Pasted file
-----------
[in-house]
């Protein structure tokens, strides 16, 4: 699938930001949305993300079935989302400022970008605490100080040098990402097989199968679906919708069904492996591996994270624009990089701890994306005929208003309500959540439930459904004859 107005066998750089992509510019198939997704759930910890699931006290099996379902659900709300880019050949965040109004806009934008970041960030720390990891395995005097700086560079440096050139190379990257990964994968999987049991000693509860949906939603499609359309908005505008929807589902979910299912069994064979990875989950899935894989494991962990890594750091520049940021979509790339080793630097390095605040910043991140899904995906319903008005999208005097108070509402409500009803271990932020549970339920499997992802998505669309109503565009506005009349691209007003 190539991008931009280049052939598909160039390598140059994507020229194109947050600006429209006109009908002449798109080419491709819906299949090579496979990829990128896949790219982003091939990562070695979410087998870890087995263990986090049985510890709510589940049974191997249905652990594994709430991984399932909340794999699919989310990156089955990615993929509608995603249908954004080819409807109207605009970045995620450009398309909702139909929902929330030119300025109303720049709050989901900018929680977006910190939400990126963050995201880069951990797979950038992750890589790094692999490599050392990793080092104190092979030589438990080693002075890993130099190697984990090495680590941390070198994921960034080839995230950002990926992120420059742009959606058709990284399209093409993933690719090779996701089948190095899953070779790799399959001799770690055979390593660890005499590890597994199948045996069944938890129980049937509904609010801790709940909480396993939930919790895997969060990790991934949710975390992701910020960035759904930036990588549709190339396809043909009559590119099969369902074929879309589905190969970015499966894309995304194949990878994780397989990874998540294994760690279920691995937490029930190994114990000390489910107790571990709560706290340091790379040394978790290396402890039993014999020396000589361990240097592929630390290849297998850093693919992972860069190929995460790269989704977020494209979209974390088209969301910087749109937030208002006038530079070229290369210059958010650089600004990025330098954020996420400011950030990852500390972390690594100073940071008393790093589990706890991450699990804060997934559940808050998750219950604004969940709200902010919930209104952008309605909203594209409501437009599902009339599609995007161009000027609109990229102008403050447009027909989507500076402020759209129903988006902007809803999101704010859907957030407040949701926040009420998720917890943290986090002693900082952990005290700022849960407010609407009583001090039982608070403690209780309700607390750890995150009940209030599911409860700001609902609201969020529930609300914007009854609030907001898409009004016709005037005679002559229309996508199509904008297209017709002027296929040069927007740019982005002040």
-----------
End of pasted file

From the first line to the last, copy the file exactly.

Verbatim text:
[in-house]
């Protein structure tokens, strides 16, 4: 699938930001949305993300079935989302400022970008605490100080040098990402097989199968679906919708069904492996591996994270624009990089701890994306005929208003309500959540439930459904004859 107005066998750089992509510019198939997704759930910890699931006290099996379902659900709300880019050949965040109004806009934008970041960030720390990891395995005097700086560079440096050139190379990257990964994968999987049991000693509860949906939603499609359309908005505008929807589902979910299912069994064979990875989950899935894989494991962990890594750091520049940021979509790339080793630097390095605040910043991140899904995906319903008005999208005097108070509402409500009803271990932020549970339920499997992802998505669309109503565009506005009349691209007003 190539991008931009280049052939598909160039390598140059994507020229194109947050600006429209006109009908002449798109080419491709819906299949090579496979990829990128896949790219982003091939990562070695979410087998870890087995263990986090049985510890709510589940049974191997249905652990594994709430991984399932909340794999699919989310990156089955990615993929509608995603249908954004080819409807109207605009970045995620450009398309909702139909929902929330030119300025109303720049709050989901900018929680977006910190939400990126963050995201880069951990797979950038992750890589790094692999490599050392990793080092104190092979030589438990080693002075890993130099190697984990090495680590941390070198994921960034080839995230950002990926992120420059742009959606058709990284399209093409993933690719090779996701089948190095899953070779790799399959001799770690055979390593660890005499590890597994199948045996069944938890129980049937509904609010801790709940909480396993939930919790895997969060990790991934949710975390992701910020960035759904930036990588549709190339396809043909009559590119099969369902074929879309589905190969970015499966894309995304194949990878994780397989990874998540294994760690279920691995937490029930190994114990000390489910107790571990709560706290340091790379040394978790290396402890039993014999020396000589361990240097592929630390290849297998850093693919992972860069190929995460790269989704977020494209979209974390088209969301910087749109937030208002006038530079070229290369210059958010650089600004990025330098954020996420400011950030990852500390972390690594100073940071008393790093589990706890991450699990804060997934559940808050998750219950604004969940709200902010919930209104952008309605909203594209409501437009599902009339599609995007161009000027609109990229102008403050447009027909989507500076402020759209129903988006902007809803999101704010859907957030407040949701926040009420998720917890943290986090002693900082952990005290700022849960407010609407009583001090039982608070403690209780309700607390750890995150009940209030599911409860700001609902609201969020529930609300914007009854609030907001898409009004016709005037005679002559229309996508199509904008297209017709002027296929040069927007740019982005002040």